“It would have been absolutely impossible for this to have happened without that help,” said Edil Baisolov, who leads a coalition of nongovernmental organizations, referring to the uprising last week. Mr. Baisolov’s organization is financed by the United States government through the National Democratic Institute.
American money helps finance civil society centers around the country where activists and citizens can meet, receive training, read independent newspapers and even watch CNN or surf the Internet in some. The N.D.I. alone operates 20 centers that provide news summaries in Russian, Kyrgyz and Uzbek.
The United States sponsors the American University in Kyrgyzstan, whose stated mission is, in part, to promote the development of civil society, and pays for exchange programs that send students and non-governmental organization leaders to the United States. Kyrgyzstan’s new prime minister, Kurmanbek Bakiyev, was one.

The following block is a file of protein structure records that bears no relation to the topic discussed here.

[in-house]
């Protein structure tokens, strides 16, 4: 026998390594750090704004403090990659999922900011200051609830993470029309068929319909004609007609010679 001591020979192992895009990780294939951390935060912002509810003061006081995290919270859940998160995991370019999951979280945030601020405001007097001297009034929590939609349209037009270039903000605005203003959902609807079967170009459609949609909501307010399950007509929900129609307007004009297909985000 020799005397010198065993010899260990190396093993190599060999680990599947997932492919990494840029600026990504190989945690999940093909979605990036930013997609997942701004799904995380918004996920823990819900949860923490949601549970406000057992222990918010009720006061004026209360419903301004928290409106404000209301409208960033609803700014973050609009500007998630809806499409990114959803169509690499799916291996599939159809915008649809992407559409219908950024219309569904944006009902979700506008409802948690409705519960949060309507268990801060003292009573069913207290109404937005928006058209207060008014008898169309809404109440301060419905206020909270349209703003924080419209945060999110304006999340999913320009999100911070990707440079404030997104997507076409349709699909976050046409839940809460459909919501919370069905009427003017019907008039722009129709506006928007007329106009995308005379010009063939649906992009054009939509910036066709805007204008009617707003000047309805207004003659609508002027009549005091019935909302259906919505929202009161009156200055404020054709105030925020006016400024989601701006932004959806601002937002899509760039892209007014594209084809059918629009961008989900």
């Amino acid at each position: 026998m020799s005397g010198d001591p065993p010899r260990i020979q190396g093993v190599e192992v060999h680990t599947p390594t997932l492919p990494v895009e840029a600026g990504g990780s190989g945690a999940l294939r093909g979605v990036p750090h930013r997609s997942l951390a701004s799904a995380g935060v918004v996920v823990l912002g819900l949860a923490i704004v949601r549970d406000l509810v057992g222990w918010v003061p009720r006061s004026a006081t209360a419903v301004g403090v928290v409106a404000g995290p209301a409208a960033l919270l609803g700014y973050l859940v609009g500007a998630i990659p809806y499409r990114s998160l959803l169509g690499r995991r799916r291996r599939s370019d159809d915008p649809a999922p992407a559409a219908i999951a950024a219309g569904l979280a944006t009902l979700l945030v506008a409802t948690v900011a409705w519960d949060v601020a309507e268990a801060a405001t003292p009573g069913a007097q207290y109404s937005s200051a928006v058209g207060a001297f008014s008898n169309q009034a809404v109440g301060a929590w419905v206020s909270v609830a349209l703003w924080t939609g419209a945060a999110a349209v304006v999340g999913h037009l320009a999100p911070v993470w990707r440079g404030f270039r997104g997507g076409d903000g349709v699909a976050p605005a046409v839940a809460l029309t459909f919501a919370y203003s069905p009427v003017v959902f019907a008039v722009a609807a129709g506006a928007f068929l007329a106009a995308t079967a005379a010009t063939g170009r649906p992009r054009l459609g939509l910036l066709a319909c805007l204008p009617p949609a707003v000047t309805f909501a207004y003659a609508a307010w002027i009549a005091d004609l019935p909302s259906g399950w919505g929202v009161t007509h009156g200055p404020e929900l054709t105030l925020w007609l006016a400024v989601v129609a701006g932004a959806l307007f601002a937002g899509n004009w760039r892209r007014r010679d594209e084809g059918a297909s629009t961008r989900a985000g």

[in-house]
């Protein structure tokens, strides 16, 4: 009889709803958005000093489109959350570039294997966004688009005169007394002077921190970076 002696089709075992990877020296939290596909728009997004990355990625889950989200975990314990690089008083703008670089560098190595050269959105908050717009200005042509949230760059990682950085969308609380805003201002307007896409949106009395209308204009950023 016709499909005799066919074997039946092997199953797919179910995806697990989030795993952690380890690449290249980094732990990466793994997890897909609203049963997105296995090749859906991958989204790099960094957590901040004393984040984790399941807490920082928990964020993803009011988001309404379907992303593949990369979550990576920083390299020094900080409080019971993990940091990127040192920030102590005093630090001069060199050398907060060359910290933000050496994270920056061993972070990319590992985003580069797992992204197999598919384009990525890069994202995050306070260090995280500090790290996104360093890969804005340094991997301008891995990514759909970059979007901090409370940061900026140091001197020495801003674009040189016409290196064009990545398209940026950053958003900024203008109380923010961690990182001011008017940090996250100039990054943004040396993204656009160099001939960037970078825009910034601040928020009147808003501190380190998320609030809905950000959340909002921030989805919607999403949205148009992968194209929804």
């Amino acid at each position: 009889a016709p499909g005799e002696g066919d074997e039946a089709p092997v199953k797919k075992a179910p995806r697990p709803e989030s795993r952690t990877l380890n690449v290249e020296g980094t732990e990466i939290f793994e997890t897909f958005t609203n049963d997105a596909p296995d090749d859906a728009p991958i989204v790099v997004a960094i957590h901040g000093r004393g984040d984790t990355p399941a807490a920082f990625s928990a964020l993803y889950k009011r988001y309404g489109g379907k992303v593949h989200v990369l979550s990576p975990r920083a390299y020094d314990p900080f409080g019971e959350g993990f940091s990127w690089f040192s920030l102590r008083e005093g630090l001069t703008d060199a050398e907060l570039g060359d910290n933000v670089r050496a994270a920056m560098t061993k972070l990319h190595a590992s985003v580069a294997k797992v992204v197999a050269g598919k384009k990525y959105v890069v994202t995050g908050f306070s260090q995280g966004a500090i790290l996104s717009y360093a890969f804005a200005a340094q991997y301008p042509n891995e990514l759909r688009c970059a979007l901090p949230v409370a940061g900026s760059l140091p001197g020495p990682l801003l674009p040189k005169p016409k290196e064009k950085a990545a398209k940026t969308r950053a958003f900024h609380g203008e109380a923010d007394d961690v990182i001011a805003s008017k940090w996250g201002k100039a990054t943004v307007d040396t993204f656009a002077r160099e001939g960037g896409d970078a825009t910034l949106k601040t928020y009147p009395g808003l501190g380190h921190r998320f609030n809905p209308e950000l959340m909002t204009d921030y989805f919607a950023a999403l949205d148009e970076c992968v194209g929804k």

All of that money and manpower gave the coalescing Kyrgyz opposition financing and moral support in recent years, as well as the infrastructure that allowed it to communicate its ideas to the Kyrgyz people.
RD – as the WSJ article [Note: I think he means “the Financial Times article”–RT] makes quite clear, the US refused to fund activities in Kyrgyzstan that might be construed as creating an effective opposition, encouraging civil disobedience etc. Its efforts had only marginal consequences. The US manifestly is rather worried at what is happening in Kyrgyszstan Ã¢€“ it didnÃ¢€™t want this. Different story in Georgia Ã¢€“ but there, energy politics played a not-insubstantial role.
The NYT seems to dispute Henry’s portrayal of Kyrgyz aid, though. Note its passages on Alexander Kim:
…Mr. Kim went on to found another newspaper, which went through several incarnations as the government tried to prevent him from publishing. He has been helped by about $70,000 in American government grants, mostly to pay for newsprint.
The problem, though, was finding a press: they were all controlled by the government and refused to print newspapers from the opposition.
Then Mike Stone, Freedom House’s representative in Kyrgyzstan, arrived.
“When Freedom House opened their printing press, it was the end of our problems,” Mr. Kim said.
By January this year, Mr. Kim had begun national distribution of the newspaper, called MSN, for My Capital News. Opposition candidates in the parliamentary elections bought truckloads of the papers to distribute as campaign literature.